Victory for Lewisham hospital - but government's plan B threatens 100s more hospitals

The Appeal Court today ruled against government attempts to close most of the popular Lewisham Hospital. But even as campaigners celebrate, MPs prepare to vote on whether to legalise such fast-track hospital closures elsewhere. 

Image: Flickr / Andy Worthington

The Appeal Court today dismissed a government appeal in the long running battle over substantial cuts to Lewisham Hospital. The ruling will be deservedly celebrated in the streets of Lewisham, where “Save Lewisham A&E” campaign posters have plastered the streets for months. But it also raises the stakes on new government attempts to legalise these kind of “accelerated” hospital cuts elsewhere. MPs will vote on the new move next month, in an amendment hastily tagged onto the Care Bill.

During the summer the High Court ruled that health secretary Jeremy Hunt acted unlawfully in trying to close Lewisham’s A&E and large chunks of its services, as part of an Administration process that was dealing with a different, neighbouring Hospital Trust, South London.

Today the government lost an appeal against that ruling. 

Lewisham itself is hopefully now safe. But the government - perhaps anticipating this defeat - has a plan B that will make it far easier for them to close or downgrade other hospitals across the country in future, without the consent or support of local people or GPs.

The government has added a last minute amendment to Care Bill to legalise much more widespread use of fast-track hospital closures.

The amendment will - if passed in the Commons next month - allow the government to accept recommendations from Administrators appointed to take over clinically or financially struggling Trusts, to cut or downgrade nearby hospitals that are part of other Trusts. Closure decisions - which could be taken even where these nearby hospitals themselves are successful and popular - will be able to be taken with minimal public consultation - a mere 40 days, compared to the normal 2 years or more.

Introducing the amendment in the Commons earlier this month, Earl Howe admitted the amendment drastically reduced “the statutory obligations of commissioners to involve and consult patients and the public in planning and making service changes” and extended to even successful trusts an "accelerated process" with "no provision for referal to local authority scrutiny" or need to have regard to the views of local people and clinicians.

Dr David Nicholl, Consultant Neurologist in Birmingham, and on the council of the Royal College of Physicians said 

“speaking personally I can see that this legislation has the potential to threaten any hospital, with minimal consultation" He urged other medical professionals to raise concerns with their Royal Colleges, adding “it is vital any reconfigurations are clinically led. This judgement has shown that the special administrator approach is totally the wrong one."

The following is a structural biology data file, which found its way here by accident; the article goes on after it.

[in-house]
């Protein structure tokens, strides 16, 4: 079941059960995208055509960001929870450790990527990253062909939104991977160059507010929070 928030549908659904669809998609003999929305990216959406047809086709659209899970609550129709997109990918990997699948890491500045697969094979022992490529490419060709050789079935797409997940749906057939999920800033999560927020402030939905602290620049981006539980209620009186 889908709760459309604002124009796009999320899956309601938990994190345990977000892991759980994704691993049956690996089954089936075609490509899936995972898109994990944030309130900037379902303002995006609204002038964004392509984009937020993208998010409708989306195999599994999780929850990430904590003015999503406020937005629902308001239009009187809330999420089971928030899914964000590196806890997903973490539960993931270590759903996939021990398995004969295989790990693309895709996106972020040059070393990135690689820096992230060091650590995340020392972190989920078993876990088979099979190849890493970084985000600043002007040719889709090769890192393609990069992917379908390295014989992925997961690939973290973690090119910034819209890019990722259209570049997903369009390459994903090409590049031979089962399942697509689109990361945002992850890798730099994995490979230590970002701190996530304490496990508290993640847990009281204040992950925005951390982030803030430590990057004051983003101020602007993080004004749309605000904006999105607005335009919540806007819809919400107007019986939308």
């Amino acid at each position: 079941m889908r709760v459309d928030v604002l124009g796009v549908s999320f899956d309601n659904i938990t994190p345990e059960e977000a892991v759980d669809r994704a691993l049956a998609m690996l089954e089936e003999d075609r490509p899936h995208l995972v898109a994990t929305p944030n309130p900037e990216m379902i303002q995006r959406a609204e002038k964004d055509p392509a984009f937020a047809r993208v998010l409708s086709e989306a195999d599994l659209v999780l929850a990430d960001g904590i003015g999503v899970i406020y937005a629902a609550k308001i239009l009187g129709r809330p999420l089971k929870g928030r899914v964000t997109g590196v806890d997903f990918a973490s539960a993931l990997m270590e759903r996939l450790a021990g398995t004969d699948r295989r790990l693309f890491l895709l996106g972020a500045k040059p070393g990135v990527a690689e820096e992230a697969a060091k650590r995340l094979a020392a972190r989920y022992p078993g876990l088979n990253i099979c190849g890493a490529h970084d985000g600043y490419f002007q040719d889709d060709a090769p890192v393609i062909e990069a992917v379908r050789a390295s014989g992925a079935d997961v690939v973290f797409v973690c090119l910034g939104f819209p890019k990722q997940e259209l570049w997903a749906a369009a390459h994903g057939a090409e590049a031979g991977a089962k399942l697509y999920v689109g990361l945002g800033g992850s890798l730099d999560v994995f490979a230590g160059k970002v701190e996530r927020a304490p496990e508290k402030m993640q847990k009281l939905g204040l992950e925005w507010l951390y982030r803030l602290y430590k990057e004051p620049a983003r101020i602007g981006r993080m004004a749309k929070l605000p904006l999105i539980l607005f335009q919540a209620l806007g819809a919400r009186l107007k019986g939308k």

The Royal College of Physicians have already raised concerns over the clause in the Health Service Journal, saying "Any decisions affecting the broader health economy should be clinically-led, should be driven by the best interests of patients and should involve the wider health community from the beginning".

Vicky Penner, former patient at Lewisham and a member of the Save Lewisham Hospital campaign, warned “The Government's attempt to rush through an amendment to the Care Bill through Parliament which would give Trust Special Administrators, and in turn the Government, unlimited geographical power without proper consultation means that no hospital in the country will be safe.

“It seems that if the Government cannot win in Court, they will bully their plans through Parliament, showing their utter contempt for normal people and democracy.”

The Care Bill including the controversial ‘hospital closure clause’ is due to go to the Commons in November. All eyes will now be on MPs.

If it becomes law, hundreds of hospitals could be in the firing line for fast-track closure or downgrade, such as removing their A&E or maternity services.

Twenty trusts covering more than 60 hospitals are already so crippled by financial cuts and PFI debts that they have been identified as next in line for the special Administration process.

But if the hospital closure clause becomes law, these 60 Trust’s financial problems could be used to justify closing NHS hospitals that belong to other Trusts nearby.

There are fears that the government intends to sacrifice successful hospitals without PFI debts, to keep the money flowing to the private investors behind the PFI deals, as they tried to do in Lewisham.

About the author

Caroline Molloy is Editor of OurNHS and a freelance writer. In 2011/12 she was part of a successful campaign which reversed one of the largest planned NHS privatisations in the country, involving 9 Gloucestershire hospitals. Since then she has been campaigning alongside local and national groups to defend the NHS.